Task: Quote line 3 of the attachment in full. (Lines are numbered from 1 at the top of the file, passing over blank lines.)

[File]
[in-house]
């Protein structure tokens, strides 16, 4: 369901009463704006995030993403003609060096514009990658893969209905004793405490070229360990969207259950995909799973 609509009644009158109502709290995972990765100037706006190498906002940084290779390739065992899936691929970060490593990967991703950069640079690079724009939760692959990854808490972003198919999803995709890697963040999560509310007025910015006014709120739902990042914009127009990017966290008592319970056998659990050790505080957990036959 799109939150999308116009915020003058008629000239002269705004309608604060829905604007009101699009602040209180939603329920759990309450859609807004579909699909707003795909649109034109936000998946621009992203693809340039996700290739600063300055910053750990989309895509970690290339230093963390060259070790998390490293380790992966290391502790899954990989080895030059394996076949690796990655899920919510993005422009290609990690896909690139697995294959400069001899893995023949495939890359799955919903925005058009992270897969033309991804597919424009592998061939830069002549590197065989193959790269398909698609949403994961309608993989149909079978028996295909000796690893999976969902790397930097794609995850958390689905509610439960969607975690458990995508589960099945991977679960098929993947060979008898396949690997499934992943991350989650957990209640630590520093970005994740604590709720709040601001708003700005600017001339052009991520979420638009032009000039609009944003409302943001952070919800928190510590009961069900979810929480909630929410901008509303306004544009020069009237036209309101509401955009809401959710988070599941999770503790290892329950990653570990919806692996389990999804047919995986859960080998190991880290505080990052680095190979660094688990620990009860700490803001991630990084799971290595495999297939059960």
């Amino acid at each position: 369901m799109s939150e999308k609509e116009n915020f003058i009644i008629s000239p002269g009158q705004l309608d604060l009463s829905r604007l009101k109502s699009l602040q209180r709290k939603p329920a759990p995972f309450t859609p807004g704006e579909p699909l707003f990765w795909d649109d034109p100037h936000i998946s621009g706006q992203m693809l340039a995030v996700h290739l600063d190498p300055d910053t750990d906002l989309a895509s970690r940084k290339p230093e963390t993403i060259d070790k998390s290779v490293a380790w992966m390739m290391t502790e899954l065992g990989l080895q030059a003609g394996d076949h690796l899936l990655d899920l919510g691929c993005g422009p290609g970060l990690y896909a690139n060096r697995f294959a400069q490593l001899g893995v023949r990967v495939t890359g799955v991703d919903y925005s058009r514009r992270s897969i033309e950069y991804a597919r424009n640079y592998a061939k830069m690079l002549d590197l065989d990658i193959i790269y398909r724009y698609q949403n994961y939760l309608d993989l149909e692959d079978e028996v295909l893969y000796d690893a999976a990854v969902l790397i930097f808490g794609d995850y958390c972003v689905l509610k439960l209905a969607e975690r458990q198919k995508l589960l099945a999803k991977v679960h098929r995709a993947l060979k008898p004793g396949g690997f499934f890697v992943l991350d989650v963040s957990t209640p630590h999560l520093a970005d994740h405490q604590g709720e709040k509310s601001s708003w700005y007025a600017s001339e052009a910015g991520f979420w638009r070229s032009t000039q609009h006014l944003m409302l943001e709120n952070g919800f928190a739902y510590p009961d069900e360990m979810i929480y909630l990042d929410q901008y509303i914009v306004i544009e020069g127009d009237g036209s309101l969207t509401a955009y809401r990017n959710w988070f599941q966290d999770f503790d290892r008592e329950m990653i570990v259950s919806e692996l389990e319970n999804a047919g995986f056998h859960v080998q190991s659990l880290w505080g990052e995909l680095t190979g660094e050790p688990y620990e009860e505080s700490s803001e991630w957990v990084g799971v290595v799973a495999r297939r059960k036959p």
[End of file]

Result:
């Amino acid at each position: 369901m799109s939150e999308k609509e116009n915020f003058i009644i008629s000239p002269g009158q705004l309608d604060l009463s829905r604007l009101k109502s699009l602040q209180r709290k939603p329920a759990p995972f309450t859609p807004g704006e579909p699909l707003f990765w795909d649109d034109p100037h936000i998946s621009g706006q992203m693809l340039a995030v996700h290739l600063d190498p300055d910053t750990d906002l989309a895509s970690r940084k290339p230093e963390t993403i060259d070790k998390s290779v490293a380790w992966m390739m290391t502790e899954l065992g990989l080895q030059a003609g394996d076949h690796l899936l990655d899920l919510g691929c993005g422009p290609g970060l990690y896909a690139n060096r697995f294959a400069q490593l001899g893995v023949r990967v495939t890359g799955v991703d919903y925005s058009r514009r992270s897969i033309e950069y991804a597919r424009n640079y592998a061939k830069m690079l002549d590197l065989d990658i193959i790269y398909r724009y698609q949403n994961y939760l309608d993989l149909e692959d079978e028996v295909l893969y000796d690893a999976a990854v969902l790397i930097f808490g794609d995850y958390c972003v689905l509610k439960l209905a969607e975690r458990q198919k995508l589960l099945a999803k991977v679960h098929r995709a993947l060979k008898p004793g396949g690997f499934f890697v992943l991350d989650v963040s957990t209640p630590h999560l520093a970005d994740h405490q604590g709720e709040k509310s601001s708003w700005y007025a600017s001339e052009a910015g991520f979420w638009r070229s032009t000039q609009h006014l944003m409302l943001e709120n952070g919800f928190a739902y510590p009961d069900e360990m979810i929480y909630l990042d929410q901008y509303i914009v306004i544009e020069g127009d009237g036209s309101l969207t509401a955009y809401r990017n959710w988070f599941q966290d999770f503790d290892r008592e329950m990653i570990v259950s919806e692996l389990e319970n999804a047919g995986f056998h859960v080998q190991s659990l880290w505080g990052e995909l680095t190979g660094e050790p688990y620990e009860e505080s700490s803001e991630w957990v990084g799971v290595v799973a495999r297939r059960k036959p």